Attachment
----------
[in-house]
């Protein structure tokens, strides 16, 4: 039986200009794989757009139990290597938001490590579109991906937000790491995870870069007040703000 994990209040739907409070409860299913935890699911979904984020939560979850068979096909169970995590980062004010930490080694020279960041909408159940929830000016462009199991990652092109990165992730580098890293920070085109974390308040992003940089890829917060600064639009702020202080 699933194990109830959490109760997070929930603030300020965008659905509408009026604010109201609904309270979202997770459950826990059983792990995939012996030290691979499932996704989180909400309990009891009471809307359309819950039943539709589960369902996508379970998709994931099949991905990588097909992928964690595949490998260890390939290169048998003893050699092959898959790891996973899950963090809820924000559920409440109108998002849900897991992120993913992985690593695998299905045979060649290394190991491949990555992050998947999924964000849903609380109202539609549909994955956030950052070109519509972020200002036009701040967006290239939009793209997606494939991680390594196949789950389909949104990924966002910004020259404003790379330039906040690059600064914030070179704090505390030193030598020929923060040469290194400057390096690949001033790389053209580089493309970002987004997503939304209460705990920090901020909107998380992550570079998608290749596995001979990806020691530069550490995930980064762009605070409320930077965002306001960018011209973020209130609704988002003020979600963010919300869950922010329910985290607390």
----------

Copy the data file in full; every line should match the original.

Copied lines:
[in-house]
């Protein structure tokens, strides 16, 4: 039986200009794989757009139990290597938001490590579109991906937000790491995870870069007040703000 994990209040739907409070409860299913935890699911979904984020939560979850068979096909169970995590980062004010930490080694020279960041909408159940929830000016462009199991990652092109990165992730580098890293920070085109974390308040992003940089890829917060600064639009702020202080 699933194990109830959490109760997070929930603030300020965008659905509408009026604010109201609904309270979202997770459950826990059983792990995939012996030290691979499932996704989180909400309990009891009471809307359309819950039943539709589960369902996508379970998709994931099949991905990588097909992928964690595949490998260890390939290169048998003893050699092959898959790891996973899950963090809820924000559920409440109108998002849900897991992120993913992985690593695998299905045979060649290394190991491949990555992050998947999924964000849903609380109202539609549909994955956030950052070109519509972020200002036009701040967006290239939009793209997606494939991680390594196949789950389909949104990924966002910004020259404003790379330039906040690059600064914030070179704090505390030193030598020929923060040469290194400057390096690949001033790389053209580089493309970002987004997503939304209460705990920090901020909107998380992550570079998608290749596995001979990806020691530069550490995930980064762009605070409320930077965002306001960018011209973020209130609704988002003020979600963010919300869950922010329910985290607390």